Beagles are one of the most popular dogs in the world. And, as hunting dogs, this miniature hound packs a serious punch of fun, grit, and rabbit-ready action.
You might not think of the beagle as a hunting dog. And yet, hunting rabbits is why this little dog exists. There’s actually a specific word for hunting with a beagle, and it’s an easy one to remember: beagling.
If you think beagling might be in your near future, read on for the basics, fun facts, and more things to know about this freakin’ adorable hunting breed.
The Ins and Outs of the Beagle
Overall, the beagle is the sixth most popular dog in the United States and the most popular of the hound breeds, and for good reason. This affable little dog is athletic, loving, and happy-go-lucky.
There are two types of beagles, and this mainly has to do with size. The American Kennel Club breaks them up into beagles under 13 inches and beagles measuring 13-15 inches. The smaller of the two weighs less than 20 pounds, and the bigger one clocks in at 20-30 pounds.
Bred to thrive in packs, this pup has an easy temperament and a preference for social settings with canines and people. They have excellent noses, are good for beginners to train, and require a substantial amount of exercise.
It’s important to note that when not hunting, you’ll want to keep your beagle on a leash, as they’re bred to pick up a scent, follow their nose, and tune their owner out. As pets, this can make them more difficult for some than others. But as a hunting dog, it’s a great trait for locating small game with precision.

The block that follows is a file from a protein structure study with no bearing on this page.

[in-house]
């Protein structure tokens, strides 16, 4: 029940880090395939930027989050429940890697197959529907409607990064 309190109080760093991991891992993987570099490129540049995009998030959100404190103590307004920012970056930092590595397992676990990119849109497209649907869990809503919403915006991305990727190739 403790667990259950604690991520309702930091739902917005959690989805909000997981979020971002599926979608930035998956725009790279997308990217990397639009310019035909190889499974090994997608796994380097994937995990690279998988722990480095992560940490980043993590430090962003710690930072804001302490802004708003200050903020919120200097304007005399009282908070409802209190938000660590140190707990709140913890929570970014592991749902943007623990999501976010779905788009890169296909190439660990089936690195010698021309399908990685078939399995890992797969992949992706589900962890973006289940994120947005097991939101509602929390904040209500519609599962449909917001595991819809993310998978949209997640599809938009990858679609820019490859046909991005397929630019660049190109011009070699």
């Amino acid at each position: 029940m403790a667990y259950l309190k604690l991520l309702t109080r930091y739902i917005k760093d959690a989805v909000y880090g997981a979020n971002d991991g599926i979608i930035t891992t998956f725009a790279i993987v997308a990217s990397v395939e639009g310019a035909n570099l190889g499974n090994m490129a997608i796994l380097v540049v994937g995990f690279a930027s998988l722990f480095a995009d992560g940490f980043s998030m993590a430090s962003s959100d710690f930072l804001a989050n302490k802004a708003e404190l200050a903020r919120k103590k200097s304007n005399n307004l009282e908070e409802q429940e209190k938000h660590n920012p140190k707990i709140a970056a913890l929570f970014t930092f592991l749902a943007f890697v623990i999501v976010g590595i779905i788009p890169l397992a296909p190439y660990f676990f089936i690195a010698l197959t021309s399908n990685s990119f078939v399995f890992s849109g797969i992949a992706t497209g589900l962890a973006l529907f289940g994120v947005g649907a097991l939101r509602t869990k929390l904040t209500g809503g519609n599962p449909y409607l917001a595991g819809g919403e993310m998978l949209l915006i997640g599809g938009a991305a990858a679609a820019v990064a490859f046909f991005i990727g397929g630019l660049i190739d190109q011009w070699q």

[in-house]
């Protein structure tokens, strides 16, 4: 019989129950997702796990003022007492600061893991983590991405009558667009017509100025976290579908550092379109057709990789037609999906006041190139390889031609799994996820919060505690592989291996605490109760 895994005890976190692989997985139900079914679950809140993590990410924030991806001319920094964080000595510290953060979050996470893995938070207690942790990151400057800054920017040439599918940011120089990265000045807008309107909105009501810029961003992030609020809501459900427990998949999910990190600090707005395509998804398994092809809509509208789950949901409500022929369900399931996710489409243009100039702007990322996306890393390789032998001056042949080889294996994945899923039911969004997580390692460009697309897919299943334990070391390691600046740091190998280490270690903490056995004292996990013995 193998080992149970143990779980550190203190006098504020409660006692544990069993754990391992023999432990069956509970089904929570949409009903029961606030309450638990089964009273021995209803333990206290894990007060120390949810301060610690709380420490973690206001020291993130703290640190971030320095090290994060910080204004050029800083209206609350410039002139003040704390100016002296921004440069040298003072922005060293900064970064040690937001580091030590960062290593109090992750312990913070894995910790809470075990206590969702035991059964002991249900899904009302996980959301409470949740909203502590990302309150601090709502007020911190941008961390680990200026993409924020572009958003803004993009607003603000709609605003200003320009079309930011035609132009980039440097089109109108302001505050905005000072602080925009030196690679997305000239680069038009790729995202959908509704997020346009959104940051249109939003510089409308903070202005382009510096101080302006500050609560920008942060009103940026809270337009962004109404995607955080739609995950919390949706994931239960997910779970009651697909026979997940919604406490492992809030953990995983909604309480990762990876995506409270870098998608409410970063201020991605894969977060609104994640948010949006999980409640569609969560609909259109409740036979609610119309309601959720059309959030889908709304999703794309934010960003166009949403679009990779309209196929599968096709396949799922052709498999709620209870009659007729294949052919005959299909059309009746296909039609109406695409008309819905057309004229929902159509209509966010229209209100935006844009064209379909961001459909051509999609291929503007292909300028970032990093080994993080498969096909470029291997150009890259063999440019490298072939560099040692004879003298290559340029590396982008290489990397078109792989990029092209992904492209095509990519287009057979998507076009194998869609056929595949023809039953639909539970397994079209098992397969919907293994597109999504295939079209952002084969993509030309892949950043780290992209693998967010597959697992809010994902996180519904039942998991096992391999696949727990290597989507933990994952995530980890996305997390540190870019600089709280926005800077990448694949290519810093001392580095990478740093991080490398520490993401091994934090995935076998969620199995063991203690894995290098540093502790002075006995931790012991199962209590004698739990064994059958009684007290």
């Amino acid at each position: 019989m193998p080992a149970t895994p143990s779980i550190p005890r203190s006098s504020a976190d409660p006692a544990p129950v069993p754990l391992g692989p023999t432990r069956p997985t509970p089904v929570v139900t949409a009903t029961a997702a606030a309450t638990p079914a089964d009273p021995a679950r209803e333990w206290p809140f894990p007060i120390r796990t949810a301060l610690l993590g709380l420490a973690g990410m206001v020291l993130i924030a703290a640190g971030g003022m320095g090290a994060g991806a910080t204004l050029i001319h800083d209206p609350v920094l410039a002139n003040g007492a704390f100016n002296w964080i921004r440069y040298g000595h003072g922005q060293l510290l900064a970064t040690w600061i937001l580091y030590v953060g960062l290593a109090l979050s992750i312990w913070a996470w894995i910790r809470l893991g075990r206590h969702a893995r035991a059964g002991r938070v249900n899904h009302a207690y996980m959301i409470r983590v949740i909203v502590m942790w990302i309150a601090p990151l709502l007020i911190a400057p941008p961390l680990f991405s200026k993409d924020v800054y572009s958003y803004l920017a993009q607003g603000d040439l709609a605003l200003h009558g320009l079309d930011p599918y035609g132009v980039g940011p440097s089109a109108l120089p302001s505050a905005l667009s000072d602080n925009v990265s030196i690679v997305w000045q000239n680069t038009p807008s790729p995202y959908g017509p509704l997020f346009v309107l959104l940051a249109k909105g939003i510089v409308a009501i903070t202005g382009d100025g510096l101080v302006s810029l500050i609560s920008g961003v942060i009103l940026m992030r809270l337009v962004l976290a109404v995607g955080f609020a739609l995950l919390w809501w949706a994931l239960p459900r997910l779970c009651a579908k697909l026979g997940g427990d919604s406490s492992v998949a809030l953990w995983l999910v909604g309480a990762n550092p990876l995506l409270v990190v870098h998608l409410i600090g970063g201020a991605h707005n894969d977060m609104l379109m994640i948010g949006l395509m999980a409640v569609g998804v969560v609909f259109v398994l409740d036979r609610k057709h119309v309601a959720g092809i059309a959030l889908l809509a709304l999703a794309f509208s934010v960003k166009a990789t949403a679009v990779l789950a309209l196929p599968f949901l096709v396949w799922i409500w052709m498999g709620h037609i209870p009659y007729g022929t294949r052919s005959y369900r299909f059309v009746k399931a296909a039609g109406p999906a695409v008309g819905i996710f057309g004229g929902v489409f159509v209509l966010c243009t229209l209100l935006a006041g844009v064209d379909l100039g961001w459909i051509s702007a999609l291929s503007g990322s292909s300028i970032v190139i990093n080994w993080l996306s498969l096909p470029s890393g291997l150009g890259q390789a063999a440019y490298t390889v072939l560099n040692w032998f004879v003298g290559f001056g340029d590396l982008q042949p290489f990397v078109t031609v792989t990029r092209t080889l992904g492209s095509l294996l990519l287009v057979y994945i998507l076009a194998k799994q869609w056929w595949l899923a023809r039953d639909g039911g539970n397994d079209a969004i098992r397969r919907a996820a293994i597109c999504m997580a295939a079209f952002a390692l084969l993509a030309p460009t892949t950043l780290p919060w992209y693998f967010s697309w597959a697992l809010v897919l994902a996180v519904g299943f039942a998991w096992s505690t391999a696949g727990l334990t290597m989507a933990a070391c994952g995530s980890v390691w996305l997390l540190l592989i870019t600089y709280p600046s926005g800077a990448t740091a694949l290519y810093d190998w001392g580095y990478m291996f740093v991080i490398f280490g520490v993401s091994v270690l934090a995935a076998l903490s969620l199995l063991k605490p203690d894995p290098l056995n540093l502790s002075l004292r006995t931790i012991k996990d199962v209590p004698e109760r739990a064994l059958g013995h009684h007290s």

The other downside to living with a beagle can be her propensity to bay. Hounds are loud by design. But, it’s simply another bonus for the times you’re in the woods chasing down rabbits.
‘Beagling’ the Beagle
It’s estimated that folks have been hunting rabbits with beagles’ predecessors since before 55 B.C. Most closely tied to Great Britain in the mid-19th century, beagles were used for “foot hunting” rather than those hunting on horseback. This made them a popular and accessible hunting dog for the masses.
Most serious rabbit hunters don’t have just one. A small pack of beagles can be the most efficient way to hunt down rabbits and other small game, and two beagles can eat less than most medium- to large-sized breeds.
Although beagles are certainly rabbit specialists, they can also shed hunt, squirrel hunt, bird hunt, blood trail wounded game, retrieve game, and much more. Their sense of smell can certainly be tuned in many different ways, with some beagles being trained to even pick up the scent of cancer cells in humans.
GPS collar systems that pair with an in-hand device or your phone are great for beagling. Plus, keeping tags and bells on your dogs can help keep them safe while hunting.
A quality hunting-bred beagle is much more affordable than your typical hunting-bred bird dog, and you can easily find pups in the $250-500 range. And, if you wanted to invest in a pup with a bit of hunting training under her collar, you can often find a nice hunting beagle for under $1,000.
Health problems for beagles include hip dysplasia, epilepsy, hypothyroidism, luxating patella (a dislocated kneecap), and eye disorders. But, responsible breeders will provide screenings for these issues. And it’s important to check your beagle’s ears on a weekly basis for any potential issues.
Beagles do great in small homes that head outside regularly. And, unlike many small dogs, beagles are great running and hiking companions in addition to being a great hunting pup.
Excellent with children, the beagle’s affable nature makes her a great all-around family dog. Another bonus: small game seasons often extend way past your typical deer hunting season. Extend the hunting fun by adding a beagle (or two!) to your pack.